T.L. Plawman, P.I. Hagar, 1983. "Impact Structure", Seismic Expression of Structural Styles: A Picture and Work Atlas. Volume 1–The Layered Earth, Volume 2–Tectonics Of Extensional Provinces, & Volume 3–Tectonics Of Compressional Provinces, A. W. Bally
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Probable impact structures or "astroblemes" have been reported from several areas, based on seismic and borehole data (Sawatzky, 1977). This seismic line shows one example of such a feature located in central Montana. The data is 24-fold CDP, with a dynamite source, and is displayed in AGC format.
Mapping indicates that the structure is roughly circular in plan view. It has a central uplift surrounded by a syncline. Avery slight uplift forms an outer rim around the structure. These features are similar to those reported from the Red Wing Creek structure in North Dakota which is a well documented probable astrobleme (Brenan, 1975).
An impact origin for this structure is of course difficult to prove. However there seems to be no plausible alternative hypothesis. Reflections below the structure are flat and continuous. This seems to rule out a tectonic origin. For the same reason it seems unlikely that the feature is the result of igneous activity. There are no significant evaporites in this part of the stratigraphic section, which eliminates solution collapse as a probable cause. The borehole data show no evidence of carbonate mounding.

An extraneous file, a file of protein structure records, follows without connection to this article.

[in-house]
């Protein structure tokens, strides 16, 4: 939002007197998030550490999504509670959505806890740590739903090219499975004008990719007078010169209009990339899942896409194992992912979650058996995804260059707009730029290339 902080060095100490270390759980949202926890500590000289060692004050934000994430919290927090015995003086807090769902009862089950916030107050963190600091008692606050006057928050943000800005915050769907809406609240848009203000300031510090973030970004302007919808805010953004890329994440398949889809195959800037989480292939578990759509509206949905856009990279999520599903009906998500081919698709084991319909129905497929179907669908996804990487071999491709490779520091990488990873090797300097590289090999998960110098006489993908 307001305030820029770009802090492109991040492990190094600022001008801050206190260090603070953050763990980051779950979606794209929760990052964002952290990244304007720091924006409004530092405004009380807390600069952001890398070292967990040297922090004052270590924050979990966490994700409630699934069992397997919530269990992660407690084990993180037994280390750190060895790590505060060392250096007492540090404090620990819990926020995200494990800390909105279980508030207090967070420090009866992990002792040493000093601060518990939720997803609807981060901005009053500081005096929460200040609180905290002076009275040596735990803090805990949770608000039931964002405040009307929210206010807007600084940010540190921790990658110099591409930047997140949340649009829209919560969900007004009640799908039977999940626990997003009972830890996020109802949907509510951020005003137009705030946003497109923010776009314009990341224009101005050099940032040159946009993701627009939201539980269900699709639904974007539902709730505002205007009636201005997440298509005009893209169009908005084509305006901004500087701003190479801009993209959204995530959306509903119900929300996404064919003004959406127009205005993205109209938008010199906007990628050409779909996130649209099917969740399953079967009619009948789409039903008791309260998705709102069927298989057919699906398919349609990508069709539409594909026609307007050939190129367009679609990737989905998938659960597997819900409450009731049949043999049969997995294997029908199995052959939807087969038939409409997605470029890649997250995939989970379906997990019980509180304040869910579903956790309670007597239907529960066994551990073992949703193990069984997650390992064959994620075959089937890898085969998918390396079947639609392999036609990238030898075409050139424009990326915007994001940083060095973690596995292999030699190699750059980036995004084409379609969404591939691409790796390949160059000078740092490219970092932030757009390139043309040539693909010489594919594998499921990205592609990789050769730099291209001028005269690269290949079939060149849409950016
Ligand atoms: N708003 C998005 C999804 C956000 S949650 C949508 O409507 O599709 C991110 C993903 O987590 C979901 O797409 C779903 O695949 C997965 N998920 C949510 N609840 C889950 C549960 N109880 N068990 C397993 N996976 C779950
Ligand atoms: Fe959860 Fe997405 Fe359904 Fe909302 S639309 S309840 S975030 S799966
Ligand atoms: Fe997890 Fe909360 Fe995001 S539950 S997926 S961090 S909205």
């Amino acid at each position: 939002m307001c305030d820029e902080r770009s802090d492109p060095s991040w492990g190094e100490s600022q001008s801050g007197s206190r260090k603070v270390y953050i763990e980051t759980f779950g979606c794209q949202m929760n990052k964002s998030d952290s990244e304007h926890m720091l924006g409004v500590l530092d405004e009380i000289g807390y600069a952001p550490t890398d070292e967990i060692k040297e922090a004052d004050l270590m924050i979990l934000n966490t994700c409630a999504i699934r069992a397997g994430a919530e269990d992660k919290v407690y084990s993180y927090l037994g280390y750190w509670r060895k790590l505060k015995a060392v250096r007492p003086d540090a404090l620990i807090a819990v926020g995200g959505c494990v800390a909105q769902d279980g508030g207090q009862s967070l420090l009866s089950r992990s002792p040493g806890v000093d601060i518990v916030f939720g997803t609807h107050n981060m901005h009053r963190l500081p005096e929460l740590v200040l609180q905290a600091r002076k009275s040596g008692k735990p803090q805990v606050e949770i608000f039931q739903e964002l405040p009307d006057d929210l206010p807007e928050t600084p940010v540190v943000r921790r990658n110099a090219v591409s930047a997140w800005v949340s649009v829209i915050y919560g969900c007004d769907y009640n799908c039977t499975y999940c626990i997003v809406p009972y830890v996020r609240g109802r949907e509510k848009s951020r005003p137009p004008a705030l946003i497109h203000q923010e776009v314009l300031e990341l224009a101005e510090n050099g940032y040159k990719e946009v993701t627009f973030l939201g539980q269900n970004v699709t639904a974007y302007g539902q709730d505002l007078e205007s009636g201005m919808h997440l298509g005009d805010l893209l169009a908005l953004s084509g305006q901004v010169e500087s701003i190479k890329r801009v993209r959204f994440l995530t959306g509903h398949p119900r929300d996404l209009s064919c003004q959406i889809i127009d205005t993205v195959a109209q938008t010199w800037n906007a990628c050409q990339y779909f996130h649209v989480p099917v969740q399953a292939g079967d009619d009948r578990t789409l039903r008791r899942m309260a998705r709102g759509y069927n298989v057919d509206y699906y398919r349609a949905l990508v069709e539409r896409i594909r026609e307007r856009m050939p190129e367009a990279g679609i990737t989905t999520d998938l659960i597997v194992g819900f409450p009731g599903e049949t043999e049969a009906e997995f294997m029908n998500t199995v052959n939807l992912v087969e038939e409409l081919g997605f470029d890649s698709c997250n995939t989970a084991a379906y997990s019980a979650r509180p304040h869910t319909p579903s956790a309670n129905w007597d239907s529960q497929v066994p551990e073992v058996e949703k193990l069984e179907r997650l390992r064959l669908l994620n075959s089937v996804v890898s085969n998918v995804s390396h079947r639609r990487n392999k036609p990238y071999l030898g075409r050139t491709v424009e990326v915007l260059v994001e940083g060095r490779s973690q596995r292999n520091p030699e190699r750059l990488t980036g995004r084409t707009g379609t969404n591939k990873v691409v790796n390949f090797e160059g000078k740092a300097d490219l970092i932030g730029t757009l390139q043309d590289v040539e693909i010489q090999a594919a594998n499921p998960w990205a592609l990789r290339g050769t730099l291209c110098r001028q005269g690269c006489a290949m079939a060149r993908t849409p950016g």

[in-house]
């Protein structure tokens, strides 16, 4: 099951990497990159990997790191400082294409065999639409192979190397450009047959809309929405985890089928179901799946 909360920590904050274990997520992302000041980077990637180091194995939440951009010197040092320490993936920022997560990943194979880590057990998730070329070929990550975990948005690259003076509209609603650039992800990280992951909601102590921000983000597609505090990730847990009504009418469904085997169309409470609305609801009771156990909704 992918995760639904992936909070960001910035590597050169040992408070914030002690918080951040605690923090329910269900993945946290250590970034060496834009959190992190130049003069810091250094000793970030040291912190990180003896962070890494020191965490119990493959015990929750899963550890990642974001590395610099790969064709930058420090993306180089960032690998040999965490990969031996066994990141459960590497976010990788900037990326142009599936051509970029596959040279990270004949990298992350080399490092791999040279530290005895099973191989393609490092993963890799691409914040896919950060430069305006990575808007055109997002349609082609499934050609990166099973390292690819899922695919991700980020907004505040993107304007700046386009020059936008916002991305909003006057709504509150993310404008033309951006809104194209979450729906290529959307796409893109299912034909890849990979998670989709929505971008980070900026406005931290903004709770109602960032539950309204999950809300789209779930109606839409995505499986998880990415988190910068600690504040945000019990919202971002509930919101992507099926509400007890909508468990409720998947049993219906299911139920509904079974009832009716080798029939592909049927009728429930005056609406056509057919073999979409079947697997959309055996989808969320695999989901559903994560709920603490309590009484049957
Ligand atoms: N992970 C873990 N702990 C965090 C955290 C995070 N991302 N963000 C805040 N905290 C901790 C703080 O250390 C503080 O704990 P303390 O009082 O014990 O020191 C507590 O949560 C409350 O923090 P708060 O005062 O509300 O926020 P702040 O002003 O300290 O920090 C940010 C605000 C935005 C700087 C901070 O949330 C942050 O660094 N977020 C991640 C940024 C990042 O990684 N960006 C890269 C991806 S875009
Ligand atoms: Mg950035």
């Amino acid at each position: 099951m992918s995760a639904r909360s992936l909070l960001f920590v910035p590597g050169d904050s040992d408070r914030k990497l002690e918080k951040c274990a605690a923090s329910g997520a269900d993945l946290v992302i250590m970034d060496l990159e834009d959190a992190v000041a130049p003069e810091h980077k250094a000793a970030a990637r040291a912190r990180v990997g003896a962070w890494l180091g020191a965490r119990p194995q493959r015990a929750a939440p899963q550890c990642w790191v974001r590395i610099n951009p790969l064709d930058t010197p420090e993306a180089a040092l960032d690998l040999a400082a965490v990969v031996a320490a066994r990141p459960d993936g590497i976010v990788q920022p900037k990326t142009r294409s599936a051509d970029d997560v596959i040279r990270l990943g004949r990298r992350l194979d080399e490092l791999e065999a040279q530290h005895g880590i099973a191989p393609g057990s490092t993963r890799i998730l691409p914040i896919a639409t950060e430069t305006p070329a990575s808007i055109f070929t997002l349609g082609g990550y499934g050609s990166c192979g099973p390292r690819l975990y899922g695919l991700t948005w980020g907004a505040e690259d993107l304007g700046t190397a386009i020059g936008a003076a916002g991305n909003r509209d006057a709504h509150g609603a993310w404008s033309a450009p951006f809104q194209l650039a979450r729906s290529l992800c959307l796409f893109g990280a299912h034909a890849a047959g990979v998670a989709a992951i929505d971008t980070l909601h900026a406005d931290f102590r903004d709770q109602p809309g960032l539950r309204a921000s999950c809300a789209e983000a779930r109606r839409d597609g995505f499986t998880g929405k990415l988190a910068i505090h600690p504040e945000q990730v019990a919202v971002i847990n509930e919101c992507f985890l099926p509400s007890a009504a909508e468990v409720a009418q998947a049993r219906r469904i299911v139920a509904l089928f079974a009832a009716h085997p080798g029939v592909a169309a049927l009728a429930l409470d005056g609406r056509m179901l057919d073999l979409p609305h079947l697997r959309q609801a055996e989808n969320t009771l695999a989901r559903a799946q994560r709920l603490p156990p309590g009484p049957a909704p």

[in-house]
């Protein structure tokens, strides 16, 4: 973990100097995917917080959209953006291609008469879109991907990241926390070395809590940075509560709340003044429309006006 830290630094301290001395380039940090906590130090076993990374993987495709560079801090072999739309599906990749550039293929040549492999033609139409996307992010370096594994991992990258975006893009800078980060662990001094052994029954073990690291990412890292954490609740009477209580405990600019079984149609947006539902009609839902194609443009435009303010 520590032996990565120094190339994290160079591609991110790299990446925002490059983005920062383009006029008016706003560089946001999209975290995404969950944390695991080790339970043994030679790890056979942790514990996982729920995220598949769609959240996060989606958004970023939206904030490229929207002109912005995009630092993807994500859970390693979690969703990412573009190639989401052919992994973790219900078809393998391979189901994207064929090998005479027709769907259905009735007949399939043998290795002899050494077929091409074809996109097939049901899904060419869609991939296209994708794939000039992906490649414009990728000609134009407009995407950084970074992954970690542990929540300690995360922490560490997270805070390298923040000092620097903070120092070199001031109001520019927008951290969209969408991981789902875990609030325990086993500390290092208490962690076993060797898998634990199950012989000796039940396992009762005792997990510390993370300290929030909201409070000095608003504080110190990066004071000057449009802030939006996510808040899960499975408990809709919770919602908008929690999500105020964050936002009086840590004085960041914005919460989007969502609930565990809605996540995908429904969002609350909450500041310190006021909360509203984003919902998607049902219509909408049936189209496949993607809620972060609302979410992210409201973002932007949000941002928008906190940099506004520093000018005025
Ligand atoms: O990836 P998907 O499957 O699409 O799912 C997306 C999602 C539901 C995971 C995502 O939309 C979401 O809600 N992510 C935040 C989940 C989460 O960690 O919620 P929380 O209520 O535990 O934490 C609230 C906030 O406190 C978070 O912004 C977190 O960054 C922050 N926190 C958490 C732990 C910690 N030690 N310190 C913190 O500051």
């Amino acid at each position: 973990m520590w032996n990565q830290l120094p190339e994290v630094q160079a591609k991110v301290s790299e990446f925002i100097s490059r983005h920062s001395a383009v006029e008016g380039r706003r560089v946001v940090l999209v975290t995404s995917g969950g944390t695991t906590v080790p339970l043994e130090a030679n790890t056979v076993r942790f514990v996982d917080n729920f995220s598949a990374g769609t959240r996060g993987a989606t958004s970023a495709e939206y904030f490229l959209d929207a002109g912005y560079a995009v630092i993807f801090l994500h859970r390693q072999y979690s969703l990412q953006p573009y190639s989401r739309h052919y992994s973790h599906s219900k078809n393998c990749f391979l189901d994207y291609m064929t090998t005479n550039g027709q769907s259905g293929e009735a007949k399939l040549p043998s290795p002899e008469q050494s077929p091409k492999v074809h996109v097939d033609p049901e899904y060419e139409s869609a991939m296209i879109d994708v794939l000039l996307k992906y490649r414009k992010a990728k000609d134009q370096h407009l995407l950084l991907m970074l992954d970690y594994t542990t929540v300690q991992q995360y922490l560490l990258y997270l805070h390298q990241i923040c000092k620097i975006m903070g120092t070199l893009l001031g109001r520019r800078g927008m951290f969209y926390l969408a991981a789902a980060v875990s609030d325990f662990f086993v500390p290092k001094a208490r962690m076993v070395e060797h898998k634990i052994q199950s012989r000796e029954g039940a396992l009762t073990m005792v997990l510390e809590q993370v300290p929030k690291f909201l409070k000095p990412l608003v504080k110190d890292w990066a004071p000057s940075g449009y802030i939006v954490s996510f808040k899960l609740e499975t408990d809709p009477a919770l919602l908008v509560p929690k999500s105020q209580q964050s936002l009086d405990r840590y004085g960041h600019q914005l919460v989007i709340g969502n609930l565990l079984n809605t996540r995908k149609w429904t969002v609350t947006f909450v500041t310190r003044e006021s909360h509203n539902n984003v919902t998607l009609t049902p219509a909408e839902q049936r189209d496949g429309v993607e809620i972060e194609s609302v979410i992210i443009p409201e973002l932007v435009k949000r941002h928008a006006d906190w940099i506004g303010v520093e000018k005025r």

Numerous normal and reverse faults can be interpreted around and above the structure. Some of these are indicated on the interpreted section. Those which do not extend above the Jurassic Rierdon are probably a direct result of the impact. Other faults which cut higher in the section are probably due to rebound after the impact, or differential compaction of sediments over the structure. The impact zone is interpreted on the basis of much weaker and less coherent reflections. Correct identification of brecciated zones is critical for hydrocarbon exploration in this type of structure.
The borehole data is subject to several interpretations. The impact may have occurred before deposition of the Jurassic Rierdon formation or possibly as late as Jurassic Morrison time. The Jurassic Piper Lime (or "Firemoon") seems to be thoroughly brecciated. Some deformation extends at least as far down as the Mississippian Charles. No shock metamorphism was detected in samples; however no cores were cut.
Following impact, deposition of sediments was affected by the resulting structure until after the Lower Cretaceous Lakota was deposited. On the seismic, the Lakota is between the Morrison and Dakota Silt reflectors.